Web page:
PORTLAND, Maine — Efforts to enact minimum or “livable” wage ordinances in the city will progress next month and possibly Nov. 3.

A bill that would have banned municipalities from setting their own minimum wages failed in the Maine House Monday by a 83-60 vote. The bill, requested by Gov. Paul LePage, passed in the state Senate 20-15 on June 18.

The Senate vote came a day before members of the Maine Green Independent Party presented more than 3,000 signatures to City Clerk Katherine Jones in support of a citizen initiative to create a $15-per-hour minimum wage by 2019.

On July 6, the City Council will hold a hearing and is expected to vote on an ordinance to create a citywide minimum wage of $8.75 per hour on Jan. 1, 2016. The wage would increase by 50 cents an hour on Jan. 1, 2018, and Jan. 1, 2020.

The current state minimum wage is $7.50 per hour. A bill to increase the state minimum wage to $8 per hour, introduced by Rep. Dillon Bates, D-Westbrook, has not been passed by the Legislature, where the House and Senate have disagreed on amendments.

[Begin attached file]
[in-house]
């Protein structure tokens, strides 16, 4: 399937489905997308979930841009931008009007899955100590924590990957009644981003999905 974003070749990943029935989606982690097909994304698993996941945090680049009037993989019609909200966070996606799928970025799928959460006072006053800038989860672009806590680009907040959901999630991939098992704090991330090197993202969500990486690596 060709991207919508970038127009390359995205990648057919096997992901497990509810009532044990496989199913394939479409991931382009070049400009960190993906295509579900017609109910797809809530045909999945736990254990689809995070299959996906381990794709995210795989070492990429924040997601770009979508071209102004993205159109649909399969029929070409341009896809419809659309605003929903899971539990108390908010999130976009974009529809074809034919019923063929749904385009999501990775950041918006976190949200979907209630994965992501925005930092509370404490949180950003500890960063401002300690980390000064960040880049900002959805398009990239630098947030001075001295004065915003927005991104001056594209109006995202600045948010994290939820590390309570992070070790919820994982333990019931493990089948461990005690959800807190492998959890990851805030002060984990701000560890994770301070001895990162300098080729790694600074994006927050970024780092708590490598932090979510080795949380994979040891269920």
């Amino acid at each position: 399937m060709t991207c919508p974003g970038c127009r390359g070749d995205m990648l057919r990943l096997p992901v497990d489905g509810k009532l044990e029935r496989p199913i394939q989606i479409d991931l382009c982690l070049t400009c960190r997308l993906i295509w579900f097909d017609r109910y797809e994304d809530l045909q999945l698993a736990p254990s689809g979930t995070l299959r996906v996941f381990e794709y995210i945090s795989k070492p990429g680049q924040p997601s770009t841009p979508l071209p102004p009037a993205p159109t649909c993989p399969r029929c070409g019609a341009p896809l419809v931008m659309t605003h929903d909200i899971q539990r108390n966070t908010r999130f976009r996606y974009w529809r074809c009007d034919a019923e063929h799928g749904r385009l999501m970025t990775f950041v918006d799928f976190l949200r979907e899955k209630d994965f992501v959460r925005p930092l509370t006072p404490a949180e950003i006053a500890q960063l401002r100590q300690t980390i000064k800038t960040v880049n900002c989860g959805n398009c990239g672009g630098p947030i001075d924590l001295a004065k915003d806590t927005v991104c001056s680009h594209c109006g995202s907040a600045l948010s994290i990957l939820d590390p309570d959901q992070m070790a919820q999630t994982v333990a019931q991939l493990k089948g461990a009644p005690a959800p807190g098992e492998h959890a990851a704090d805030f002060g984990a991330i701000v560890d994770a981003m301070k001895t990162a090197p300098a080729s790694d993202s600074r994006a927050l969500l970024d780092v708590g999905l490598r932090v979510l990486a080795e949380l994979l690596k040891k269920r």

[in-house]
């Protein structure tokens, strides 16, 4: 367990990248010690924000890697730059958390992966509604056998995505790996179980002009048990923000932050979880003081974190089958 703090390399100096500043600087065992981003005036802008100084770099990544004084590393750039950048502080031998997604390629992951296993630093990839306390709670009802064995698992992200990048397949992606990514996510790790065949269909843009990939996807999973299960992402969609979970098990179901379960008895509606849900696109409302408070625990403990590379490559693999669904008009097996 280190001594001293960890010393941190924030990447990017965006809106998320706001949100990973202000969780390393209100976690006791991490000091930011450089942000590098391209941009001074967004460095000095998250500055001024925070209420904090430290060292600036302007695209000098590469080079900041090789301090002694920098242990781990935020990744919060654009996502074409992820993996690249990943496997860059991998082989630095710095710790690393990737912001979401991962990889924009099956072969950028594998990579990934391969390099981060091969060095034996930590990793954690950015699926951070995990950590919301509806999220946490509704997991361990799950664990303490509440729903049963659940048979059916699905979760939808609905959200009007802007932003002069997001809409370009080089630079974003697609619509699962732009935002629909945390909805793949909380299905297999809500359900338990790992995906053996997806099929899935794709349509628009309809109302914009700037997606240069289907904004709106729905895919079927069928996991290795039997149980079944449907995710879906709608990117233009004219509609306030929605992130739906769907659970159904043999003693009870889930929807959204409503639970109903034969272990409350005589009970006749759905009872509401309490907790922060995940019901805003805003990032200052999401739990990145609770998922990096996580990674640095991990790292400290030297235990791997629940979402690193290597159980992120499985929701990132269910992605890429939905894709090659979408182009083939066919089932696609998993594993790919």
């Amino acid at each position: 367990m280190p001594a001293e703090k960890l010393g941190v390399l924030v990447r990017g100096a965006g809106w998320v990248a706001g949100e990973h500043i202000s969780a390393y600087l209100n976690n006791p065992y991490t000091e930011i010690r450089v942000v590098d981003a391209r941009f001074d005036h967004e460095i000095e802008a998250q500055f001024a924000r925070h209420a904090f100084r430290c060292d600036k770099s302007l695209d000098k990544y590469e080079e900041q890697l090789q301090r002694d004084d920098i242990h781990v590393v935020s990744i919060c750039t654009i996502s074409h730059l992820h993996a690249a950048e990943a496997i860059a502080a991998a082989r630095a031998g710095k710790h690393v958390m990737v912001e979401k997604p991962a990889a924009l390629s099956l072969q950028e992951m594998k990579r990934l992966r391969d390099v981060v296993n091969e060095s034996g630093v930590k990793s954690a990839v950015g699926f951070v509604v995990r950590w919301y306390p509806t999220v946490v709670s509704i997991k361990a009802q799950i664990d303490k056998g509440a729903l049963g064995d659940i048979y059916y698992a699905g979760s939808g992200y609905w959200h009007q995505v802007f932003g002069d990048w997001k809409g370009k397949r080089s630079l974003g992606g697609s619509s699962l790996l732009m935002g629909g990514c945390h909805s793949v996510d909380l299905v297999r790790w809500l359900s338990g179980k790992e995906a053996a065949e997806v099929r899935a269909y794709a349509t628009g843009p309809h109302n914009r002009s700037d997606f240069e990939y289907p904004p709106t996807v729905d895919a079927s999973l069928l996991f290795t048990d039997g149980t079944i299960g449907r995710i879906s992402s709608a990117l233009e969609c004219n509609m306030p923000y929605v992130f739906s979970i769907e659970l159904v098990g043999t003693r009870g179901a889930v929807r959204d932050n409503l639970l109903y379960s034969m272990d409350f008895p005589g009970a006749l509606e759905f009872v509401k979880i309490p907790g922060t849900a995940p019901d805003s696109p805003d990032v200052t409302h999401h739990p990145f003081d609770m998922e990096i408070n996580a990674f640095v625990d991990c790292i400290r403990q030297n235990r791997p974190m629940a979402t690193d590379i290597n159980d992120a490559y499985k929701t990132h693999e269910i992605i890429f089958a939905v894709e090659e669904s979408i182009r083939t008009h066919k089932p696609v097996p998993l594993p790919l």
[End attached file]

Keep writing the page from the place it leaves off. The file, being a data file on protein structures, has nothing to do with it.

The ordinance coming to the City Council July 6 would include all private and municipal workers, but sets a wage lower than one sought by Mayor Michael Brennan.

When introduced to the Council Finance Committee by Brennan, the ordinance sought to increase the minimum wage to $9.50 per hour by Jan. 1, 2016, with annual increases to $10.10 per hour and $10.68 per hour.

Brennan had envisioned a minimum wage approaching 50 percent to 60 percent of the city median wage, estimated at $17 per hour.

If passed, the citizen initiative for the livable wage would not include municipal workers, but could not be amended for five years. The wage increase would become effective July 1, 2017, for companies with at least 500 employees, including local franchises of national companies.

Companies with fewer than 500 employees would be required to pay $15 per hour by July 1, 2019, with increases to $12 and $13.50 per hour required in the two years before that.

Once the signatures are certified by the City Clerk, the petition will be sent to the City Council for a public hearing. It could be enacted by council vote or placed on the November ballot.